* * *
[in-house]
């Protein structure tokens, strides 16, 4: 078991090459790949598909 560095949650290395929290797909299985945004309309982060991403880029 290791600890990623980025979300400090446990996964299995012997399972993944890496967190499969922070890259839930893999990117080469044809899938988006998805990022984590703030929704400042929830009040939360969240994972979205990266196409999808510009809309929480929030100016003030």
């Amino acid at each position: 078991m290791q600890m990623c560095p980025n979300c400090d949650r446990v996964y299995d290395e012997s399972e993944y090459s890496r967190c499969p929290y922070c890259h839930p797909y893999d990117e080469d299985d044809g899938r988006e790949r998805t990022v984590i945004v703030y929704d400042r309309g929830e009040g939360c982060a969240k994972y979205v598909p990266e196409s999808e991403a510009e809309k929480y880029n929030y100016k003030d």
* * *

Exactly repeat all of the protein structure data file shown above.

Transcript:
[in-house]
């Protein structure tokens, strides 16, 4: 078991090459790949598909 560095949650290395929290797909299985945004309309982060991403880029 290791600890990623980025979300400090446990996964299995012997399972993944890496967190499969922070890259839930893999990117080469044809899938988006998805990022984590703030929704400042929830009040939360969240994972979205990266196409999808510009809309929480929030100016003030």
């Amino acid at each position: 078991m290791q600890m990623c560095p980025n979300c400090d949650r446990v996964y299995d290395e012997s399972e993944y090459s890496r967190c499969p929290y922070c890259h839930p797909y893999d990117e080469d299985d044809g899938r988006e790949r998805t990022v984590i945004v703030y929704d400042r309309g929830e009040g939360c982060a969240k994972y979205v598909p990266e196409s999808e991403a510009e809309k929480y880029n929030y100016k003030d």